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Better the devil, or auditor, you know
Apologies for those of you who clicked on this blog expecting a discussion of Kylie’s performance at Glastonbury; this blog is in fact about the audit market.
Despite the (not so) occasional accounting scandal, many people could easily make the mistake of thinking the audit market is rather dull. The Big Four dominate the market, and many companies have very long lasting relationships with their auditors. It’s not unheard of for clients to retain the same external auditor for over a century: When the relationship between the predecessor companies of Lloyds Banking Group and PwC began, Germany wasn’t yet a country. Why should we take an interest in a market so resistant to change?
We’ve done our first survey of client perceptions of audit firms and one result is rather surprising—and potentially troubling—for the Big Four: The majority of clients would choose someone other than their current auditor as their first choice for external auditor. This suggests that firms are at risk of a large chunk of their clients switching to a competitor, but raises a question—if most clients really think someone else would do a better job, why don’t we see lots of churn in the audit market?
We think this is where Kylie comes in: it’s a classic case of better the devil you know. If clients were starting from scratch they may well use their first choice firm as their external auditor, but this doesn’t reflect the reality that clients face.
Clients tell us the quality of auditors is very high, so while they might consider the possibility that a different auditor could provide a slightly better job, or maybe a slightly cheaper job, the vast majority of clients think their auditor is decent enough. Why take the risk that the audit will get worse by changing auditors? Not only will the business suffer, but the individuals pushing for changing the auditor will get blamed for the decision. And think about the amount of personal and political capital one would need to expend to make the change: audit committees would need to agree, and in listed companies shareholders will also need to be won over about the need to change auditors. Clients may conclude it’s better to focus on other things if the benefits of a potentially better audit don’t outweigh the risks to them personally, and to the wider business.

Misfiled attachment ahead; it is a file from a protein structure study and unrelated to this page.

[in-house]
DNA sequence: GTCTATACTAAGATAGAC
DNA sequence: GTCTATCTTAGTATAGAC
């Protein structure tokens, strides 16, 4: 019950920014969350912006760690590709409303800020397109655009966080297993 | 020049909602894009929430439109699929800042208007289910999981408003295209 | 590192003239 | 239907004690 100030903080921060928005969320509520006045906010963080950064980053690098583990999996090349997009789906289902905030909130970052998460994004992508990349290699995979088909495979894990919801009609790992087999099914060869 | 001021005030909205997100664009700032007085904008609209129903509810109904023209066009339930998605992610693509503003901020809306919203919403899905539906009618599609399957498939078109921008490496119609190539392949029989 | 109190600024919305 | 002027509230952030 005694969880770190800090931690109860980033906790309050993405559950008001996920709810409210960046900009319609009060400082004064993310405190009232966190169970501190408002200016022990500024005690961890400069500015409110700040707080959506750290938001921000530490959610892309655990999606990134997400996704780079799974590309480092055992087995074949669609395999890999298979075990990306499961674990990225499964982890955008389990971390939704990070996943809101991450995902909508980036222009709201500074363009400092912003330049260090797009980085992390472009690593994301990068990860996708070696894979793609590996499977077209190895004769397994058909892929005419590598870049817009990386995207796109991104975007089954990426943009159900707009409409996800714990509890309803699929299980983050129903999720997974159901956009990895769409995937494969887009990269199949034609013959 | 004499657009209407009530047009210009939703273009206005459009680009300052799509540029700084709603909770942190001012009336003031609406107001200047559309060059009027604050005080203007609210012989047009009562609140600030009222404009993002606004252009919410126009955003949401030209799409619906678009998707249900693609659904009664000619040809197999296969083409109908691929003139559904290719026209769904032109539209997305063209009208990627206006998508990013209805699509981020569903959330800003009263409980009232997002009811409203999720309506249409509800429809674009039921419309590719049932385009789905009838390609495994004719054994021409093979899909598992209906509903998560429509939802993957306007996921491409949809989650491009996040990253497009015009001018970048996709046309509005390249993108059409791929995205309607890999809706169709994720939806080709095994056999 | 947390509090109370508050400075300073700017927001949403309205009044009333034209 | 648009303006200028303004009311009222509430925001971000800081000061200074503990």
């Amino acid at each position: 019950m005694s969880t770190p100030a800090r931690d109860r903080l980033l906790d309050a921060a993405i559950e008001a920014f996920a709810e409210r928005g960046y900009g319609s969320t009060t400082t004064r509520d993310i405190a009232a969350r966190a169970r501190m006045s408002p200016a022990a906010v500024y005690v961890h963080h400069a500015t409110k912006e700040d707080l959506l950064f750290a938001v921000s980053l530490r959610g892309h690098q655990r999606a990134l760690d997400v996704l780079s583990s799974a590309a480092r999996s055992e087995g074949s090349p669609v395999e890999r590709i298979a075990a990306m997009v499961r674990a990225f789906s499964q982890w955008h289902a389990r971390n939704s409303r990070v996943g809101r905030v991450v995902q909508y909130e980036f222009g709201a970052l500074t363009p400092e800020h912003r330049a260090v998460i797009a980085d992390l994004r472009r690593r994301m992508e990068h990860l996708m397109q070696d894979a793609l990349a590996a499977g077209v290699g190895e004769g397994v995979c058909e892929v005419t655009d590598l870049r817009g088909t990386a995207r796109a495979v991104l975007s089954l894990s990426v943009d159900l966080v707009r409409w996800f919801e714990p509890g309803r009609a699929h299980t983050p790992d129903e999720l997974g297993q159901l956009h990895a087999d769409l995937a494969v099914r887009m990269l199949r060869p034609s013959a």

While this lack of churn might give the Big Four some comfort, change is coming to the audit market. Accounting scandals involving the Big Four are putting cosy relationships with clients under the spotlight, making audit committees and shareholders more receptive to changing auditors. Proposals in some countries for joint audits could also give smaller, mid-tier firms the opportunity to showcase their abilities to clients and prove they can deliver, giving clients a safer way to test if an alternative firm is indeed better. Mandatory audit firm rotation is forcing companies in some jurisdictions to conduct more regular tenders for external audit services and limit the tenure of their auditor. Mandatory re-tendering gives the opportunity for clients to switch to their first choice, without expending the same level of political capital or taking the same level of personal risk by proposing a change of auditor.
If regulatory changes to the audit market start to take place with some bite, auditors might find that—much like Kylie—clients finally start “spinning around” to their competitors.